Coalition seeks Upper Pecos water protections - Albuquerque Journal

Coalition seeks Upper Pecos water protections

Santa Fe resident Shea Ward fishes along the Pecos River south of Terrero on Monday. A coalition of northern New Mexico groups is asking the state to designate 180 miles of the Upper Pecos and its tributaries as Outstanding National Resource Waters. (Eddie Moore/Journal)

Copyright © 2022 Albuquerque Journal

For centuries, the Upper Pecos watershed has supported agriculture, Indigenous land uses and river recreation.

Now a northern New Mexico coalition is seeking an Outstanding National Resource Waters designation for 180 miles of the Upper Pecos and its tributaries.

The state’s highest level of protection under the federal Clean Water Act would prevent pollution from harmful mining, real estate development and overuse.

New Mexico’s Water Quality Control Commission will consider the petition during a Tuesday hearing.

Frank Adelo, the Upper Pecos Watershed Association president, said a designation would maintain the river’s water quality.

The group is asking for a designation that would cover the lengths of the main river and each of its tributaries from the Pecos wilderness boundary downstream to the Dalton Canyon day use area.

“I grew up next to the river, and it’s really a crown jewel of our waterways,” Adelo said. “I’ve also seen what rivers are like in other parts of the country that haven’t had these protections, so we know how valuable these kinds of protections are.”

Petitioners also include the Village of Pecos, San Miguel County, the New Mexico Acequia Association, and the Pecos farm Molino de la Isla Organics.

The groups say that the watershed merits a designation because of its ecological, cultural and recreational significance.

Other supporters include U.S. Sens. Martin Heinrich and Ben Ray Luján, Rep. Teresa Leger Fernández, American Rivers, Amigos Bravos, the New Mexico Wildlife Federation and New Mexico Wild.

A dog enjoys the Pecos River south of Terrero on Monday. A northern New Mexico coalition is seeking Water quality protections for the Upper Pecos watershed.

If approved, new activities or projects that need water quality permits would not be allowed to impact regional water quality.

“Let’s say someone wants to develop 50 acres of fancy houses with septic tanks, they would have to prove that nothing they are doing would degrade the quality of the water in the river,” said Lela McFerrin, the UPWA vice president.

The standard would only affect new uses, not existing activities like livestock grazing.

Dan Roper, a Trout Unlimited angler conservation program coordinator, said a designation would “raise the bar” for regional water quality.

“We think that’s important in this watershed, because it’s a place where things like outdoor recreation and fishing and agriculture are so important to the local communities that depend on the Pecos,” Roper said.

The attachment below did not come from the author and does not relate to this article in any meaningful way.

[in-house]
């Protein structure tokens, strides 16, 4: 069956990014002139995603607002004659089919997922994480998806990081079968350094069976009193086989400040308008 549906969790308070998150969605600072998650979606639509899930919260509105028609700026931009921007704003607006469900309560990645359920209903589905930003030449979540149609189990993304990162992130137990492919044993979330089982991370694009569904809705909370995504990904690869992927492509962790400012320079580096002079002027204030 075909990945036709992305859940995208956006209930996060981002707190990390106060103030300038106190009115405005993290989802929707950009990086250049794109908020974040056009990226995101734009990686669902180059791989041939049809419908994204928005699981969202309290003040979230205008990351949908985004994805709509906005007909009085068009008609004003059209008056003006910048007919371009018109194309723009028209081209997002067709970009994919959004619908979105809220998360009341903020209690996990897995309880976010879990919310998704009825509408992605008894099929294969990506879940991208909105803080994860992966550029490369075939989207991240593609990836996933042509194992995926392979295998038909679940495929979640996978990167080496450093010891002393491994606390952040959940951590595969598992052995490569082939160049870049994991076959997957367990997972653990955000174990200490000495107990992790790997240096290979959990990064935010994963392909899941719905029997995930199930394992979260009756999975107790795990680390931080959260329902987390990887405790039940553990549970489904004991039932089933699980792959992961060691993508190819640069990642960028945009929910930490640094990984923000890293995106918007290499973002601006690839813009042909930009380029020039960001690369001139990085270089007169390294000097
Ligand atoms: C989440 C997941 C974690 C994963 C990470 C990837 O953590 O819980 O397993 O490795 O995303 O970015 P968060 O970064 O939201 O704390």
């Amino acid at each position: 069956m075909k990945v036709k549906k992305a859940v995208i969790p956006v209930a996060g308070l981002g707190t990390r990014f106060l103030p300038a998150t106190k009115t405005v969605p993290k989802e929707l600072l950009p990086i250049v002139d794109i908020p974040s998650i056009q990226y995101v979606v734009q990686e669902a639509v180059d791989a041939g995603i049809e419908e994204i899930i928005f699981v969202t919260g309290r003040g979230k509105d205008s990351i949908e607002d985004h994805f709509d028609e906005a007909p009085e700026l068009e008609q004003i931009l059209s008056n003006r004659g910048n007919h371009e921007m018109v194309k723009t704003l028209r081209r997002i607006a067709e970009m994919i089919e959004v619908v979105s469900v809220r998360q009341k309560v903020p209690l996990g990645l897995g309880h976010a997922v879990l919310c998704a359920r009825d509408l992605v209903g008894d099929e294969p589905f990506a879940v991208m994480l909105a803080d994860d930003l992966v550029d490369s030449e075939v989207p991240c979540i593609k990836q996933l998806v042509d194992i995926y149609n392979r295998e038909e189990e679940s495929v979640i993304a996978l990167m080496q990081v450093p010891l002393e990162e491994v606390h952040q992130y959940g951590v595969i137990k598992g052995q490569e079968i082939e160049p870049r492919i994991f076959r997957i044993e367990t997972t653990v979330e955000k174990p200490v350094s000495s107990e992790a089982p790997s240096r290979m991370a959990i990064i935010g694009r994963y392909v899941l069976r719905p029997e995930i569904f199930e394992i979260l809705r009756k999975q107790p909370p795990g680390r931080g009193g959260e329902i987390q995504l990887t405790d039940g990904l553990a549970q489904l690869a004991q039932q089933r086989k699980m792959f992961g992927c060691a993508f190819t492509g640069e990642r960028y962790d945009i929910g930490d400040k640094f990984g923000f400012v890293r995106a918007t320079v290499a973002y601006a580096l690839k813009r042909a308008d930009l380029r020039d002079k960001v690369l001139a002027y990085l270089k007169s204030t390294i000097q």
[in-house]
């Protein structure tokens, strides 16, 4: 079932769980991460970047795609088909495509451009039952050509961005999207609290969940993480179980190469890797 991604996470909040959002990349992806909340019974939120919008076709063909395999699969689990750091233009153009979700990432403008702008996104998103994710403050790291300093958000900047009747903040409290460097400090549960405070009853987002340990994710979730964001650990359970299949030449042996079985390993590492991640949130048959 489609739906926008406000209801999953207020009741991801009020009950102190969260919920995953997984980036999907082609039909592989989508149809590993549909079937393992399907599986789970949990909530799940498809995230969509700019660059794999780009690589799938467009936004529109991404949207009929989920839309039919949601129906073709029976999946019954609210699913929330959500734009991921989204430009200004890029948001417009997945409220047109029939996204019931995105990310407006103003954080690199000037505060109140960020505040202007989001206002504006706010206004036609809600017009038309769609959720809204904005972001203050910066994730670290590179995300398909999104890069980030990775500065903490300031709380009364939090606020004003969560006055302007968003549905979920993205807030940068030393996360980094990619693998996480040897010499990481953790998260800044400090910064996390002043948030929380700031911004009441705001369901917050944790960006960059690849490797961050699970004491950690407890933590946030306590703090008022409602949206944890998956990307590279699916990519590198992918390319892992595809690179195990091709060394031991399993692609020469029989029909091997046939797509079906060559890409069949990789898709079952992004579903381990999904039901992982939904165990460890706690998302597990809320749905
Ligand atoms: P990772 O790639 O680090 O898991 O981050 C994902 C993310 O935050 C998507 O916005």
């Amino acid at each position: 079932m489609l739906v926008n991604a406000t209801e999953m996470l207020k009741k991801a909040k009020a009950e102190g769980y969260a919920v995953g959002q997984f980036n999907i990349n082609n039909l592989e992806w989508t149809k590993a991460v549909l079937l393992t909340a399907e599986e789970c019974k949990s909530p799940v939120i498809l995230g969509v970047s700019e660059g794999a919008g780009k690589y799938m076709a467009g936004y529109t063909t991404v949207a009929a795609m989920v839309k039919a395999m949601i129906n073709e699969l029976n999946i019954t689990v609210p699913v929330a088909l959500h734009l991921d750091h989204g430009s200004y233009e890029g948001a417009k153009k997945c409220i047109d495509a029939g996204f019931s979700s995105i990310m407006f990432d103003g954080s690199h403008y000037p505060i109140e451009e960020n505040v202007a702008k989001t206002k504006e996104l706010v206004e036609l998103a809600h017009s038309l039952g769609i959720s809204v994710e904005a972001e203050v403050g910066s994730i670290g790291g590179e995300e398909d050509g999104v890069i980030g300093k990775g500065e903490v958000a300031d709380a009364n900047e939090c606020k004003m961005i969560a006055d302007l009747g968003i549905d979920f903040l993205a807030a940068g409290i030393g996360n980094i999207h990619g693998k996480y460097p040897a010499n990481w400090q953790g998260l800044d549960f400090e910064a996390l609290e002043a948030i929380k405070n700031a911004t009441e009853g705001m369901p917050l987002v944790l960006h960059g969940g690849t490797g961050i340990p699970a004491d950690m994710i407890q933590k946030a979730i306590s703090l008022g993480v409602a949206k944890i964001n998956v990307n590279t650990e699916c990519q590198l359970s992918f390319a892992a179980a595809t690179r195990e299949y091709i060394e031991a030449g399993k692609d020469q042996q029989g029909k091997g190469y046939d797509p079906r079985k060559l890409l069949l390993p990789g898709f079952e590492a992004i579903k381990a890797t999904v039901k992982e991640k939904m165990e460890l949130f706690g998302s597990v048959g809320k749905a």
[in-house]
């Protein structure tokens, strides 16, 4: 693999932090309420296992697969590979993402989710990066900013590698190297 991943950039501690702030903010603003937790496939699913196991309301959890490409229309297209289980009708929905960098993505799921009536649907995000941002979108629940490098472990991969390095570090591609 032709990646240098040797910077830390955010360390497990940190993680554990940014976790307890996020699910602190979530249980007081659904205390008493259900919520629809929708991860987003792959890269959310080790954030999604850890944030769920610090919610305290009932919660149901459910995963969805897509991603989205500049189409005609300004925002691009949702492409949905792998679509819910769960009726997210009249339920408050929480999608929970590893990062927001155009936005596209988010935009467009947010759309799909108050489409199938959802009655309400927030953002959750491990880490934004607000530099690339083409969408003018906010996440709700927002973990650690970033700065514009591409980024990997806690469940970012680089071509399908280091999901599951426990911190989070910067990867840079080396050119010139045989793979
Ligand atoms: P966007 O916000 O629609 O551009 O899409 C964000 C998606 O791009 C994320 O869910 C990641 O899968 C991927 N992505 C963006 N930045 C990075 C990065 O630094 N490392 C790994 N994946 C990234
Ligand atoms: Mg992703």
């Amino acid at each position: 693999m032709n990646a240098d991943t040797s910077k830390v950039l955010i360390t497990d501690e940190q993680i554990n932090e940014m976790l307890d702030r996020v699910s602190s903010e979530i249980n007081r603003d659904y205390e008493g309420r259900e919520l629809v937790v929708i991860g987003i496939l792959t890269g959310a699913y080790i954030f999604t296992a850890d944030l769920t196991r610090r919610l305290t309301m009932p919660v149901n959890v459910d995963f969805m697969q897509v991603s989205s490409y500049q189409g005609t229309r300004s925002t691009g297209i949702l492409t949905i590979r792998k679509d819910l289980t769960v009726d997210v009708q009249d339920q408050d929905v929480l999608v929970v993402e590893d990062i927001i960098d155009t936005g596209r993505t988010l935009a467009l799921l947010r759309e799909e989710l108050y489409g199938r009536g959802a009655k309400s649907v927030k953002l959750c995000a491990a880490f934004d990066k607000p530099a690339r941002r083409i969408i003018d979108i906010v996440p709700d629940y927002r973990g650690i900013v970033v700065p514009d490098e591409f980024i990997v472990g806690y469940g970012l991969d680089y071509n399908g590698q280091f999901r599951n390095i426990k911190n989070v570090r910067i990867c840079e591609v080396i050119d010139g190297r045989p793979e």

New Mexico Game and Fish and the state Outdoor Recreation Division support an Outstanding Waters designation.

The Pecos River south of Terrero. A coalition of stakeholders is asking the state Water Quality Control Commission to designate the Upper Pecos watershed as Outstanding National Resource Waters. (Eddie Moore/Journal)

In a letter to the commission, Game and Fish director Michael Sloane said wildlife in the popular recreational area needs clean water “to survive and thrive.”

“The upper Pecos watershed is home to some of the few remaining populations of New Mexico’s native Rio Grande cutthroat trout,” Sloane said. “Additionally, these cold and clean waters are home to brown trout, rainbow trout and brook trout, making these waters excellent places for both fishing and recreating.”

New Mexico currently has three Outstanding Waters designations for the Rio Santa Barbara headwaters, Valle Vidal and all Forest Service wilderness area waters.

All comments submitted to the commission prior to Tuesday’s meeting were in favor of the designation.

No individual or group filed a protest of the petition.

Adelo said the protections would go a long way to preserve waters that have seen a big visitor increase during the pandemic.

“We saw a ton of people come up to our area to seek refuge and solace and comfort from the craziness that we’ve seen in the past two years, and I think it’s important to protect these places and maintain that water quality,” he said.

Theresa Davis is a Report for America corps member covering water and the environment for the Albuquerque Journal.

 

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